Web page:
What the Yankees’ Schedule Tells Us

A few weeks back – April 19th to be exact – I wrote how the Yankees were entering a crucial stretch of the schedule in which they would need to make a move in the AL East if they had serious intentions of winning the division in 2022. For the Yankees, the two-and-a-half-week stretch was littered with AL also-rans (or worse) while the Rays, Blue Jays, and Red Sox would be beating up on each other and other good teams. I said at the time (and I still stand by this), that when there are several teams bunched together in the AL East standings this September, we’ll look back on this stretch as Yankee fans and be mad the team didn’t get out in front when they could have, or be grateful there’s a little margin for error heading down the stretch.

So how did the Yankees do?

They did great. Heading into action on April 19th, these were the AL East standings:

TOR 6-4
NYY 5-5
BOS 5-5
TBR 5-6
BAL 3-7

Heading into today’s action, this is the AL East:

NYY 20-8
TBR 18-12 (3 GB)
TOR 17-13 (4 GB)
BAL 12-17 (8.5 GB)
BOS 10-19 (10.5 GB)

The Yankees did exactly what they needed to do: Beat up on the bad teams to the tune of a 15-3 record and jump in front of their rivals facing tougher stretches. The fact that Tampa Bay played very well and the Jays played over .500 is irrelevant – the Yankees can take solace in that they got the necessary results, as nobody expects those teams to go away. (And as much as I’d like to drag the Red Sox, let’s remember that last July 5th the Rays were 4.5 games out of first and won the division by eight, while the Yanks were 10.5 out and still reached the postseason – there’s a LONG way to go.)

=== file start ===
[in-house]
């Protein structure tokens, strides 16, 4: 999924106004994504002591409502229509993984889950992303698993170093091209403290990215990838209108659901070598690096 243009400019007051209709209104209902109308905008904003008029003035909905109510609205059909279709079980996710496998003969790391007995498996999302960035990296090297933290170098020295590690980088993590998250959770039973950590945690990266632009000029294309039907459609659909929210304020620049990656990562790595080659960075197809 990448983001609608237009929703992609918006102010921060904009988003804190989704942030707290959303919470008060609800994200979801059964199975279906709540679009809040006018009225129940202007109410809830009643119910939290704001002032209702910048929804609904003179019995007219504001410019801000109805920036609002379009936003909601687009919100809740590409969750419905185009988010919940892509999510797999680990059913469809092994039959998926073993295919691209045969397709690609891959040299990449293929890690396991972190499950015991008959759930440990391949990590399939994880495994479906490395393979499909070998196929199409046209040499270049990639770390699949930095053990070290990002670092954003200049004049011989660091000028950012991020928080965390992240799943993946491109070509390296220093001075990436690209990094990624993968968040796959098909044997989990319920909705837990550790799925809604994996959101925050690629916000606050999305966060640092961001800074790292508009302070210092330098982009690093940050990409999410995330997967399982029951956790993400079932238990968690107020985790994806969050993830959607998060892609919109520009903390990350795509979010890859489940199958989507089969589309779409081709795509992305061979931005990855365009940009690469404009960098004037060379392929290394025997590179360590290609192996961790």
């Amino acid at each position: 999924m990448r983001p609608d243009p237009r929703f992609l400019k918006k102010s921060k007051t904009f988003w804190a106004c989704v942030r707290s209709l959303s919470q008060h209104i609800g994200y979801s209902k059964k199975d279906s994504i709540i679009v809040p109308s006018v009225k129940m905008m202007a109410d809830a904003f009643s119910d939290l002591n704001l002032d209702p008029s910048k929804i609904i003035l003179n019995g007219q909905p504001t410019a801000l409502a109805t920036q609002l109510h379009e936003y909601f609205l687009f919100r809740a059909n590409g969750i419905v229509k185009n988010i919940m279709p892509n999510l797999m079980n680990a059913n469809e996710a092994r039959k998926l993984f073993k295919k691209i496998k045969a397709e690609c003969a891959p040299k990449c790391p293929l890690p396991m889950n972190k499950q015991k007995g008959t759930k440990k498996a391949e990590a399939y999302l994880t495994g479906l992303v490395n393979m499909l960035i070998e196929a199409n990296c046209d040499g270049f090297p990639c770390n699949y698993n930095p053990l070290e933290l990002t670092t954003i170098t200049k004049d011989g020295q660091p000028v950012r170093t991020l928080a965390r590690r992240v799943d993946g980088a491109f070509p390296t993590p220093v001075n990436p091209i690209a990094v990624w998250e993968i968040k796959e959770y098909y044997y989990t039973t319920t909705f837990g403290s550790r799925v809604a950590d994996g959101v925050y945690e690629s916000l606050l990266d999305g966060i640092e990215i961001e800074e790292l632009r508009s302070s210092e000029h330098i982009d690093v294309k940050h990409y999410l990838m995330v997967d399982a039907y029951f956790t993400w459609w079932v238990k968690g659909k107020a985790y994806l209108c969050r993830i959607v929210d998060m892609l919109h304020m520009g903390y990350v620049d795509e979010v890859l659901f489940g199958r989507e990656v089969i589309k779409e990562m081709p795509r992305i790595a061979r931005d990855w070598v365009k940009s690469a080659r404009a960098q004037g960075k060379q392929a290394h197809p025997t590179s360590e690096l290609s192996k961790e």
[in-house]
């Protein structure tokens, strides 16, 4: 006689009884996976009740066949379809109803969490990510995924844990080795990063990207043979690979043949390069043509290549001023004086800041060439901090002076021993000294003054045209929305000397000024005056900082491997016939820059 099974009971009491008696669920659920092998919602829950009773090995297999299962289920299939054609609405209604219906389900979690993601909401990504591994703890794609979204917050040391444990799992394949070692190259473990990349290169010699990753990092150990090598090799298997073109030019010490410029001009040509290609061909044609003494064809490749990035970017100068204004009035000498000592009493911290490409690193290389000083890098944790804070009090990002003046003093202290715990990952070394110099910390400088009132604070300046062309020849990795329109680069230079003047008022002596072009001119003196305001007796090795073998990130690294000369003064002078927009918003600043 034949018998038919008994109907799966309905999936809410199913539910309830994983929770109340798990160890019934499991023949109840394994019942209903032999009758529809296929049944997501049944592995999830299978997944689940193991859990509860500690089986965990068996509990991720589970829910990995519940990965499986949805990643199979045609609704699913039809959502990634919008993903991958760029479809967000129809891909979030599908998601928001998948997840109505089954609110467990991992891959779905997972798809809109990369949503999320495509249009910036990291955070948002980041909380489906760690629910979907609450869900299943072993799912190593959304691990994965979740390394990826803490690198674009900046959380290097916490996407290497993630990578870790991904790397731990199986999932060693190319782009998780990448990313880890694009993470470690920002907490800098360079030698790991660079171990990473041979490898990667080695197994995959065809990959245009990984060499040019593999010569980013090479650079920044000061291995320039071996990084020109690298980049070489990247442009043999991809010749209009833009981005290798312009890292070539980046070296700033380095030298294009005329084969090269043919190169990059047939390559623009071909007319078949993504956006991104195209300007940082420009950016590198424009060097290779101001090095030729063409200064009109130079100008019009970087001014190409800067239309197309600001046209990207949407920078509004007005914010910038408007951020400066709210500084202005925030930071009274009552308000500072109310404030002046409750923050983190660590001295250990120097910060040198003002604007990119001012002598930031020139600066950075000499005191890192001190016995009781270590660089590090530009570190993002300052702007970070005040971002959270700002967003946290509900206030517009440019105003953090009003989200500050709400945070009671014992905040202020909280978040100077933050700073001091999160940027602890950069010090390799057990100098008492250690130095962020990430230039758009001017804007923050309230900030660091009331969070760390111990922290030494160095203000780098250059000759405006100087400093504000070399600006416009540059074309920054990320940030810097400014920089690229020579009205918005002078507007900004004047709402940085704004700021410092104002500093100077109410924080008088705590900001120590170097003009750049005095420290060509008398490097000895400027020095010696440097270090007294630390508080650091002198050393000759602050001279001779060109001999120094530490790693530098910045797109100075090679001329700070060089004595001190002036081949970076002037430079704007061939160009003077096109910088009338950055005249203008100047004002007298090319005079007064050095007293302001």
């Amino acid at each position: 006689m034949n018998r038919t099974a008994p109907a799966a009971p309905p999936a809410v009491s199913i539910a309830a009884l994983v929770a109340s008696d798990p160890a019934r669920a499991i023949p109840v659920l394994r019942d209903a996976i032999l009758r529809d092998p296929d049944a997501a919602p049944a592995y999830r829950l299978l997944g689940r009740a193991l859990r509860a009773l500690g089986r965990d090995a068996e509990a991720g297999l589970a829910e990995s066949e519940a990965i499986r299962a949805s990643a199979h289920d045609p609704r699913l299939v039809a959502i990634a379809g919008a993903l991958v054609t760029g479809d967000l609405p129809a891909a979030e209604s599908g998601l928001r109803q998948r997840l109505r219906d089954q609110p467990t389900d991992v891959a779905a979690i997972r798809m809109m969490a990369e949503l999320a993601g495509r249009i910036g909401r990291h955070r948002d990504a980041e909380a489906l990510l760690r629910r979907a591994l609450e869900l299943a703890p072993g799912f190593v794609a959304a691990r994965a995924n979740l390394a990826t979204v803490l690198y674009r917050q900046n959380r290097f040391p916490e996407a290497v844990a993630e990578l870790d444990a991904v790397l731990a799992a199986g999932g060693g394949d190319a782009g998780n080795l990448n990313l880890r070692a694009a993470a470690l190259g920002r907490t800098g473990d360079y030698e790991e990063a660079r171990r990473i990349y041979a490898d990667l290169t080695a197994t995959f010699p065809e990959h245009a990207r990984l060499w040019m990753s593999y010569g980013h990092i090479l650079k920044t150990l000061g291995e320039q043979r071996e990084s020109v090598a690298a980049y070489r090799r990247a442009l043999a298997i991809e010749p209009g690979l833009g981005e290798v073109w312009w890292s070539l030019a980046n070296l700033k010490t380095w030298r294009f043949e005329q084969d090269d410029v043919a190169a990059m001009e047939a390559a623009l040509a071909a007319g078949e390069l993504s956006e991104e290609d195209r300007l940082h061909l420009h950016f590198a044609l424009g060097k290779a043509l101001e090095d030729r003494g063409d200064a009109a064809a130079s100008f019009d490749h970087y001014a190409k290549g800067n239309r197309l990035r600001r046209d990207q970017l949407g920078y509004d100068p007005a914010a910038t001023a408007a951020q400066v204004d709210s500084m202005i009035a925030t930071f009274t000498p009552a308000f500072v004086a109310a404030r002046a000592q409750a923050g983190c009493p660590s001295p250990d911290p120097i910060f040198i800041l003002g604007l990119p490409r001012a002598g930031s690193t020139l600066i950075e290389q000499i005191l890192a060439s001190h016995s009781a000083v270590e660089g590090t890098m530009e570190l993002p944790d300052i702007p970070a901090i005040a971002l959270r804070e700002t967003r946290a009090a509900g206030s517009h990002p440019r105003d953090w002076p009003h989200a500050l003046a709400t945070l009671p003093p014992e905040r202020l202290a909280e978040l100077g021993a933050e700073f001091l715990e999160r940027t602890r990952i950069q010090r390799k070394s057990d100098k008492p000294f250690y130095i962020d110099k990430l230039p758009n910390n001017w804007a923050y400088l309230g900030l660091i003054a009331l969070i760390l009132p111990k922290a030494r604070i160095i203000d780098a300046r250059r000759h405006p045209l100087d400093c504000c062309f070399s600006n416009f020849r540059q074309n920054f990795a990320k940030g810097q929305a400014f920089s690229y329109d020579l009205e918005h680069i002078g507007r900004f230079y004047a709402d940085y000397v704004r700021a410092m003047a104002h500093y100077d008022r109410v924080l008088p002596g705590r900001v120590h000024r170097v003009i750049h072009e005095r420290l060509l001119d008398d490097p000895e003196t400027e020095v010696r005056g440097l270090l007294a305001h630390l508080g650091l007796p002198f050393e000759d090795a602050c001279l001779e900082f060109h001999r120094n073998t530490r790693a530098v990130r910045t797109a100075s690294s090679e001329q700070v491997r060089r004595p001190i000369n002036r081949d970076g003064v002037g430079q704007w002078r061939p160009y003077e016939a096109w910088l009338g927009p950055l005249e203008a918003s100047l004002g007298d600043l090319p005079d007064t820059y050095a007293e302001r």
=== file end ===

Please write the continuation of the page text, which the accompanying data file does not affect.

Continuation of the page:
Although luck and randomness are always a part of baseball, the Yanks haven’t been using smoke and mirrors. The batters posted an MLB best 124 wRC+ over that stretch and scored the fifth most runs while the run prevention side was doing their thing as well. The pitchers and defenders have allowed the second-fewest runs in MLB since April 19th with the pitchers posting the fourth-best xFIP (3.29) while the fielders had the fifth-best team UZR.

Of course, we have to acknowledge the rather large elephant in the room: It’s a heck of a lot easier to hit off of bad pitchers and it’s easier to pitch to poor hitters – and the Yankees have faced a lot of both since April 19th. Furthermore – and somewhat remarkably – not only have the Yankees faced predominantly bad teams, but they’ve somehow managed to avoid those teams’ aces as well. Of the nine series the Yankees have played they’ve only faced the other team’s best pitcher in three of them – and two of those were Bruce Zimmermann. Six times they dodged a bullet in the rotation – heck, against Kansas City and Cleveland they missed those team’s two best pitchers.

Before you get your pinstriped panties in a bunch, that is not a criticism of the Yankees – but it is a reality that you’d be making a mistake to ignore. Expect some of the impressive statistics to regress over the next month or two.

As the schedule gets tougher, this is what the Yankees (and Yankee fans) need to focus on: The Yankees are 6-4 against Toronto and Boston this season. That may appear to be “OK” at a quick glance but trust me, if the Yankees win six out of every 10 against their division rivals and other good teams, they are going to win the AL East. The schedule is going to be a long way from easy from now through June – they’re going to face the White Sox, Rays, Blue Jays, and Astros for 16 straight games at one point – but even if they don’t play in an impressively dominating fashion, all will be good. When I look at the schedule, if they go 24-20 over their next 44 games, I’d expect them to be 2022 division champs. (I.e., there won’t be any need for you to scream “What’s wrong with them?!? They’re only playing a little over .500 for six weeks now!!!” when they do come down to earth.)

Did I miss something? Let me know. Leave a comment in the comments section or hit me up @mybaseballpage1 on Twitter and on the “My Baseball Page” on Facebook.


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